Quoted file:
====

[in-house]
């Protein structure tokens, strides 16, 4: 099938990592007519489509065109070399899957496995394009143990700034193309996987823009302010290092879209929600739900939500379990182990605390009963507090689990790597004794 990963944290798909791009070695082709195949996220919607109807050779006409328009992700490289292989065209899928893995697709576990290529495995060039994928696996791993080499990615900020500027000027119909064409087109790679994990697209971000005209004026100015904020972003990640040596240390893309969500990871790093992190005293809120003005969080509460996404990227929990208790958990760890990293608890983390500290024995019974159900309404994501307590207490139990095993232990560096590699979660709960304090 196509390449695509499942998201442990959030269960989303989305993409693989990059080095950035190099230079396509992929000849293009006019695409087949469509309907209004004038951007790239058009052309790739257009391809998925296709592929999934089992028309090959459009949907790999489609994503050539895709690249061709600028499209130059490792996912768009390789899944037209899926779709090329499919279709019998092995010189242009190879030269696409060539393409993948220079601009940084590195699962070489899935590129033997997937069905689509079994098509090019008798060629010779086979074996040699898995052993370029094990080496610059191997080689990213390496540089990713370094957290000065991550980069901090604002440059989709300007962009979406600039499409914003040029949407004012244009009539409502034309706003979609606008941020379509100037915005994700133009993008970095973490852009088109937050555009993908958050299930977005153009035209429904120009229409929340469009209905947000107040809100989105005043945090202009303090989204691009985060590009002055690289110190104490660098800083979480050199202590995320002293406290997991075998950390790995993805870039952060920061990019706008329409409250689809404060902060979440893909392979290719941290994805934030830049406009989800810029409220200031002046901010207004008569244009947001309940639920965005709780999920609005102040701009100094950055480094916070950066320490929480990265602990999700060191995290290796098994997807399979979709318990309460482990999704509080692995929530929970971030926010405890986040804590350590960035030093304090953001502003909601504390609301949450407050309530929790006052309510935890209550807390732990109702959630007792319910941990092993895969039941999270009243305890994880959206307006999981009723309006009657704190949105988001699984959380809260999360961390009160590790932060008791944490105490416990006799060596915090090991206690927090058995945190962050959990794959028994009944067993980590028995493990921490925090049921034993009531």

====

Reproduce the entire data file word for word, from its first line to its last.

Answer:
[in-house]
């Protein structure tokens, strides 16, 4: 099938990592007519489509065109070399899957496995394009143990700034193309996987823009302010290092879209929600739900939500379990182990605390009963507090689990790597004794 990963944290798909791009070695082709195949996220919607109807050779006409328009992700490289292989065209899928893995697709576990290529495995060039994928696996791993080499990615900020500027000027119909064409087109790679994990697209971000005209004026100015904020972003990640040596240390893309969500990871790093992190005293809120003005969080509460996404990227929990208790958990760890990293608890983390500290024995019974159900309404994501307590207490139990095993232990560096590699979660709960304090 196509390449695509499942998201442990959030269960989303989305993409693989990059080095950035190099230079396509992929000849293009006019695409087949469509309907209004004038951007790239058009052309790739257009391809998925296709592929999934089992028309090959459009949907790999489609994503050539895709690249061709600028499209130059490792996912768009390789899944037209899926779709090329499919279709019998092995010189242009190879030269696409060539393409993948220079601009940084590195699962070489899935590129033997997937069905689509079994098509090019008798060629010779086979074996040699898995052993370029094990080496610059191997080689990213390496540089990713370094957290000065991550980069901090604002440059989709300007962009979406600039499409914003040029949407004012244009009539409502034309706003979609606008941020379509100037915005994700133009993008970095973490852009088109937050555009993908958050299930977005153009035209429904120009229409929340469009209905947000107040809100989105005043945090202009303090989204691009985060590009002055690289110190104490660098800083979480050199202590995320002293406290997991075998950390790995993805870039952060920061990019706008329409409250689809404060902060979440893909392979290719941290994805934030830049406009989800810029409220200031002046901010207004008569244009947001309940639920965005709780999920609005102040701009100094950055480094916070950066320490929480990265602990999700060191995290290796098994997807399979979709318990309460482990999704509080692995929530929970971030926010405890986040804590350590960035030093304090953001502003909601504390609301949450407050309530929790006052309510935890209550807390732990109702959630007792319910941990092993895969039941999270009243305890994880959206307006999981009723309006009657704190949105988001699984959380809260999360961390009160590790932060008791944490105490416990006799060596915090090991206690927090058995945190962050959990794959028994009944067993980590028995493990921490925090049921034993009531």